Brian X. McCrone
Pennsylvania’s largest gun violence prevention group, CeasefirePA, got a seat at Vice President Joe Biden’s table Wednesday morning to brainstorm with other similar-minded groups from across the country.
CeasefirePA’s executive director Shira Goodman said about a dozen groups from states as far as Arizona and Wisconsin met with Biden and Attorney General Eric Holder for two hours in Washington D.C. to recommend action for Biden’s well-publicized Gun Violence Task Force.
“We gave our vision for the (Vice President’s) task force,” Goodman said. “It changed me. I left feeling very optimistic about the year ahead, that this issue is not going to be left on the shelf.”
A general consensus from the meeting, she said, included the need for help from the federal level to organize background checks on all gun purchases. Another issue the groups seemed determined to address this year is bans on assault weapons ban and high-capacity ammunition magazines.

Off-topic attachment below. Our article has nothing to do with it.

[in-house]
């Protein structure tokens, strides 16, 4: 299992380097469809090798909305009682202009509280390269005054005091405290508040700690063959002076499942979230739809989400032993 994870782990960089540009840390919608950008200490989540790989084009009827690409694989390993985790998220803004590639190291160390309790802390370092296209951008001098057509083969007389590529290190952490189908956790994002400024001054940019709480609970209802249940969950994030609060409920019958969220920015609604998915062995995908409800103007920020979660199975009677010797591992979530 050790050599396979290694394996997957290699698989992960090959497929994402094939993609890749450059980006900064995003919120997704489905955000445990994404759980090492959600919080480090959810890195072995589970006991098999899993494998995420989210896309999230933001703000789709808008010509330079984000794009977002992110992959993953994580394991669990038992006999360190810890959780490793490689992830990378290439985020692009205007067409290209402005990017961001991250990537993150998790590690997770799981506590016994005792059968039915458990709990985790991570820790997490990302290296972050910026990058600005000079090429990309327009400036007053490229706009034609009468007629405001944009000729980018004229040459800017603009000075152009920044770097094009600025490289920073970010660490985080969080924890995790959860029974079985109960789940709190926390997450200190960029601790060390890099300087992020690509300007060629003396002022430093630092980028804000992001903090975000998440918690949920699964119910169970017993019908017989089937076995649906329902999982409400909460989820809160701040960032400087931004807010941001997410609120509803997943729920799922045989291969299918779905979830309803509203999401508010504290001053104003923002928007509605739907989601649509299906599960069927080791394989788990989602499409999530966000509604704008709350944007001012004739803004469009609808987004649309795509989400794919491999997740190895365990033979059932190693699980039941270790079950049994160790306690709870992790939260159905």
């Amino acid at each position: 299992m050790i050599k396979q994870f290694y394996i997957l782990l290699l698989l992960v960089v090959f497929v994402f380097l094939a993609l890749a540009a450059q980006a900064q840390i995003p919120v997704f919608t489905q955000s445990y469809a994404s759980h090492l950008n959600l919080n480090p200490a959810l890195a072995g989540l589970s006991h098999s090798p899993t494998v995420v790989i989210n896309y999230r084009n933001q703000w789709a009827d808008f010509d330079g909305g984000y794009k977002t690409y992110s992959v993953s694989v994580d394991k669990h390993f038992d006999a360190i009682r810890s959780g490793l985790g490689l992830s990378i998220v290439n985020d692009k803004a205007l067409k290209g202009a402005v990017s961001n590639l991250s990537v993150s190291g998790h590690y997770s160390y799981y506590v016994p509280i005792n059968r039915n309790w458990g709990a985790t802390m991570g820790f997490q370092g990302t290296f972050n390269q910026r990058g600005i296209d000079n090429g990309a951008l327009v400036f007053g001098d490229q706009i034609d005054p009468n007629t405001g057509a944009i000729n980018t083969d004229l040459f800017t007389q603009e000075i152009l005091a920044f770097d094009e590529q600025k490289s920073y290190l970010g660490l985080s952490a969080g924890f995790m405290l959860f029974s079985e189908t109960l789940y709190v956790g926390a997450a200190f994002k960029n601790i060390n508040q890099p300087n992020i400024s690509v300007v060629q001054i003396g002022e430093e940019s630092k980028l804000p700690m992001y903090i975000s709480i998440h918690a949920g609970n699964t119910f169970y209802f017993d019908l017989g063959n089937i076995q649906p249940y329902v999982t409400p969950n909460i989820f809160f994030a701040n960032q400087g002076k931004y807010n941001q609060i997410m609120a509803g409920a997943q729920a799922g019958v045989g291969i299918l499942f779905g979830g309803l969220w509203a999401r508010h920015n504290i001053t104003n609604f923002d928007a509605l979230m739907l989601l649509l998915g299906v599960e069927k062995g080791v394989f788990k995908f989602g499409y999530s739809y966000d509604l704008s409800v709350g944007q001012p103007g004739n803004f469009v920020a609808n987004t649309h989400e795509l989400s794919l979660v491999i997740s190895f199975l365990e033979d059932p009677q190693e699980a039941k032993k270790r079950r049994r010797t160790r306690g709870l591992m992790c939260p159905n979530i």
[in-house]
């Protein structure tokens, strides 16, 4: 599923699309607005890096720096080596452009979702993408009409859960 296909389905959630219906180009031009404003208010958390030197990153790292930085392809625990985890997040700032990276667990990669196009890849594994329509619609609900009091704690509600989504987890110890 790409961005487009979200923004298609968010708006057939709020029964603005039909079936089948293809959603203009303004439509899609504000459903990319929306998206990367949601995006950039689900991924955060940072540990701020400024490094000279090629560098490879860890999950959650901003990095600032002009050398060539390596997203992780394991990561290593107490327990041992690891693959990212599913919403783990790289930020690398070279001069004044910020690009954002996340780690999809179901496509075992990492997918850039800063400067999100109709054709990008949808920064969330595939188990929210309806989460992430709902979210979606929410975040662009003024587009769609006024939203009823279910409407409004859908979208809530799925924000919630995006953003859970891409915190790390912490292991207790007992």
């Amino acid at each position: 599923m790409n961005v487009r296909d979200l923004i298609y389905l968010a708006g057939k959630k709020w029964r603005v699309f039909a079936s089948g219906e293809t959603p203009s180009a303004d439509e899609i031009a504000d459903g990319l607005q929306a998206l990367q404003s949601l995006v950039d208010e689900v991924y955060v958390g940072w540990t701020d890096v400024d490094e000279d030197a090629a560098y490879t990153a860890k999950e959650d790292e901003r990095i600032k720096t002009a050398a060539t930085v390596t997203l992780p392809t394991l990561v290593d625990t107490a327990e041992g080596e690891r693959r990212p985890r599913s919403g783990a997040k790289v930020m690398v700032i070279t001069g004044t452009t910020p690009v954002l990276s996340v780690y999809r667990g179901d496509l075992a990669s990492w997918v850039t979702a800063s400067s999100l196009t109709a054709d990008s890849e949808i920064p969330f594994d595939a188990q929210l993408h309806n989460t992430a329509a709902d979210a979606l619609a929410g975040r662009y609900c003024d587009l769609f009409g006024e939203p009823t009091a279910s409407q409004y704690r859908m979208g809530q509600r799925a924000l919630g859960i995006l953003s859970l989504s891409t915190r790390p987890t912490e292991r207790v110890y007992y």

“I shared the fact that Pennsylvania has 500,000 records in the state’s Instant Check System that have not been shared with the federal database,” Goodman said., noting that she was aware of just one name out of the half million records that has been entered into the federal Instant Check System.
Biden has a busy schedule this month. President Barack Obama gave his task force a deadline of Jan. 31 to come up with recommendations for slowing gun violence. He’s set to meet Thursday with officials from the National Rifle Association and Walmart, which sells firearms at some of its department stores.
Philadelphia Police Commissioner Charles Ramsey is on Biden’s gun task force, but has expressed pessimism in the past about a change in America’s gun culture through legislation.